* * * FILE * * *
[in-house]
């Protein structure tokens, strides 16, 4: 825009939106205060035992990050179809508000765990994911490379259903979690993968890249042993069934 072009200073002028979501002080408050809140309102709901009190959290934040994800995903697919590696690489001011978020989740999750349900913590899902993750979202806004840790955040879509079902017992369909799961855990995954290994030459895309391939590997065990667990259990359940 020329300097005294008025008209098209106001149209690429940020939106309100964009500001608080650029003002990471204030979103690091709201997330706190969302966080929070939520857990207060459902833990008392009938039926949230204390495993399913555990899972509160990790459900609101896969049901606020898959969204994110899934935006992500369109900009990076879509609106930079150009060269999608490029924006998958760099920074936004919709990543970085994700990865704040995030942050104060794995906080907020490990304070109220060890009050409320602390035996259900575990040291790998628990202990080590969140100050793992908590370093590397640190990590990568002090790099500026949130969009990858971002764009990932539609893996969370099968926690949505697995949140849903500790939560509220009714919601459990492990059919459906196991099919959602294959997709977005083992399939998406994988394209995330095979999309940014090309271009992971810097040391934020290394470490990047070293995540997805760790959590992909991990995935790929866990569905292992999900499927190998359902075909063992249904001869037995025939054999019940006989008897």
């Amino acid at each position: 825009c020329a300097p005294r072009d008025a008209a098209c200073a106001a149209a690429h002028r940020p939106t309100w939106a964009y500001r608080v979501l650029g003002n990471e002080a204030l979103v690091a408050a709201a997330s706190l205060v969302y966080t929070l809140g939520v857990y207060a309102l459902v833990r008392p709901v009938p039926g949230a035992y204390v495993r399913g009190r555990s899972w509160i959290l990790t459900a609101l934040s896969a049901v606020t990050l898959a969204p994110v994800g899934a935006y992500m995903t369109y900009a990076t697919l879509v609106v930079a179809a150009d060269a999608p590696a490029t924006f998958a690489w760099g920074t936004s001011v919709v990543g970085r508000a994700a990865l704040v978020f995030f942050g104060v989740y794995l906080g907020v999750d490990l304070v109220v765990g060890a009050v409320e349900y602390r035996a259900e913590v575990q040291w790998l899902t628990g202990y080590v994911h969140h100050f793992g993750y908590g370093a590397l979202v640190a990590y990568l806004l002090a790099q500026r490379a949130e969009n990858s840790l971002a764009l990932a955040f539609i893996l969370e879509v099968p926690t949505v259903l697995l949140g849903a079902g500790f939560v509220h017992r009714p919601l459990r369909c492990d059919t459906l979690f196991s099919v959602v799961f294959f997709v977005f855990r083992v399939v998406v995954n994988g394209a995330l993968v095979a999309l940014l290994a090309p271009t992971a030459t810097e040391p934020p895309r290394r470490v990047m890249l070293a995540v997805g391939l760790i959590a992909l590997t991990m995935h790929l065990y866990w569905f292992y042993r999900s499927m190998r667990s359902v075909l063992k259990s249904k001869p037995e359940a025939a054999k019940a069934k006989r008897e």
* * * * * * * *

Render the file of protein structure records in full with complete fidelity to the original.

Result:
[in-house]
């Protein structure tokens, strides 16, 4: 825009939106205060035992990050179809508000765990994911490379259903979690993968890249042993069934 072009200073002028979501002080408050809140309102709901009190959290934040994800995903697919590696690489001011978020989740999750349900913590899902993750979202806004840790955040879509079902017992369909799961855990995954290994030459895309391939590997065990667990259990359940 020329300097005294008025008209098209106001149209690429940020939106309100964009500001608080650029003002990471204030979103690091709201997330706190969302966080929070939520857990207060459902833990008392009938039926949230204390495993399913555990899972509160990790459900609101896969049901606020898959969204994110899934935006992500369109900009990076879509609106930079150009060269999608490029924006998958760099920074936004919709990543970085994700990865704040995030942050104060794995906080907020490990304070109220060890009050409320602390035996259900575990040291790998628990202990080590969140100050793992908590370093590397640190990590990568002090790099500026949130969009990858971002764009990932539609893996969370099968926690949505697995949140849903500790939560509220009714919601459990492990059919459906196991099919959602294959997709977005083992399939998406994988394209995330095979999309940014090309271009992971810097040391934020290394470490990047070293995540997805760790959590992909991990995935790929866990569905292992999900499927190998359902075909063992249904001869037995025939054999019940006989008897």
């Amino acid at each position: 825009c020329a300097p005294r072009d008025a008209a098209c200073a106001a149209a690429h002028r940020p939106t309100w939106a964009y500001r608080v979501l650029g003002n990471e002080a204030l979103v690091a408050a709201a997330s706190l205060v969302y966080t929070l809140g939520v857990y207060a309102l459902v833990r008392p709901v009938p039926g949230a035992y204390v495993r399913g009190r555990s899972w509160i959290l990790t459900a609101l934040s896969a049901v606020t990050l898959a969204p994110v994800g899934a935006y992500m995903t369109y900009a990076t697919l879509v609106v930079a179809a150009d060269a999608p590696a490029t924006f998958a690489w760099g920074t936004s001011v919709v990543g970085r508000a994700a990865l704040v978020f995030f942050g104060v989740y794995l906080g907020v999750d490990l304070v109220v765990g060890a009050v409320e349900y602390r035996a259900e913590v575990q040291w790998l899902t628990g202990y080590v994911h969140h100050f793992g993750y908590g370093a590397l979202v640190a990590y990568l806004l002090a790099q500026r490379a949130e969009n990858s840790l971002a764009l990932a955040f539609i893996l969370e879509v099968p926690t949505v259903l697995l949140g849903a079902g500790f939560v509220h017992r009714p919601l459990r369909c492990d059919t459906l979690f196991s099919v959602v799961f294959f997709v977005f855990r083992v399939v998406v995954n994988g394209a995330l993968v095979a999309l940014l290994a090309p271009t992971a030459t810097e040391p934020p895309r290394r470490v990047m890249l070293a995540v997805g391939l760790i959590a992909l590997t991990m995935h790929l065990y866990w569905f292992y042993r999900s499927m190998r667990s359902v075909l063992k259990s249904k001869p037995e359940a025939a054999k019940a069934k006989r008897e």